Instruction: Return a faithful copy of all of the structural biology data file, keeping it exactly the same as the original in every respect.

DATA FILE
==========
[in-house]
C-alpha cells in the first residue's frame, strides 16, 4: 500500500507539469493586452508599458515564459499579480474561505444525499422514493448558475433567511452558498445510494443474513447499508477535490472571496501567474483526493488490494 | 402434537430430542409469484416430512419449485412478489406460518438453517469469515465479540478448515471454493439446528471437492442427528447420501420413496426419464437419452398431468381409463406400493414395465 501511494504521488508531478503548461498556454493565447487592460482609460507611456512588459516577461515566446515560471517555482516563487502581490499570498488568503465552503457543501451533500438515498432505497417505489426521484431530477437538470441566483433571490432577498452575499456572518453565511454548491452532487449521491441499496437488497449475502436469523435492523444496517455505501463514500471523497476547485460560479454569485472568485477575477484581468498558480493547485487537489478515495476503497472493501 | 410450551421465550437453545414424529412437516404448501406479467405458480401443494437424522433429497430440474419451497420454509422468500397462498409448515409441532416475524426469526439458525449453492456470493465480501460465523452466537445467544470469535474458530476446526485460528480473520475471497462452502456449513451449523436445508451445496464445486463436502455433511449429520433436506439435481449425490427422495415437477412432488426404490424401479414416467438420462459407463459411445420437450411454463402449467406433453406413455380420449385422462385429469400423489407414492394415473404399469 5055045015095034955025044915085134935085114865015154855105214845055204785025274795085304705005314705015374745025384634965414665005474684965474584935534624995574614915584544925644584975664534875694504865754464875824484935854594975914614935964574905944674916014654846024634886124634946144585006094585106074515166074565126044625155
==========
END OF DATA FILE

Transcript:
[in-house]
C-alpha cells in the first residue's frame, strides 16, 4: 500500500507539469493586452508599458515564459499579480474561505444525499422514493448558475433567511452558498445510494443474513447499508477535490472571496501567474483526493488490494 | 402434537430430542409469484416430512419449485412478489406460518438453517469469515465479540478448515471454493439446528471437492442427528447420501420413496426419464437419452398431468381409463406400493414395465 501511494504521488508531478503548461498556454493565447487592460482609460507611456512588459516577461515566446515560471517555482516563487502581490499570498488568503465552503457543501451533500438515498432505497417505489426521484431530477437538470441566483433571490432577498452575499456572518453565511454548491452532487449521491441499496437488497449475502436469523435492523444496517455505501463514500471523497476547485460560479454569485472568485477575477484581468498558480493547485487537489478515495476503497472493501 | 410450551421465550437453545414424529412437516404448501406479467405458480401443494437424522433429497430440474419451497420454509422468500397462498409448515409441532416475524426469526439458525449453492456470493465480501460465523452466537445467544470469535474458530476446526485460528480473520475471497462452502456449513451449523436445508451445496464445486463436502455433511449429520433436506439435481449425490427422495415437477412432488426404490424401479414416467438420462459407463459411445420437450411454463402449467406433453406413455380420449385422462385429469400423489407414492394415473404399469 5055045015095034955025044915085134935085114865015154855105214845055204785025274795085304705005314705015374745025384634965414665005474684965474584935534624995574614915584544925644584975664534875694504865754464875824484935854594975914614935964574905944674916014654846024634886124634946144585006094585106074515166074565126044625155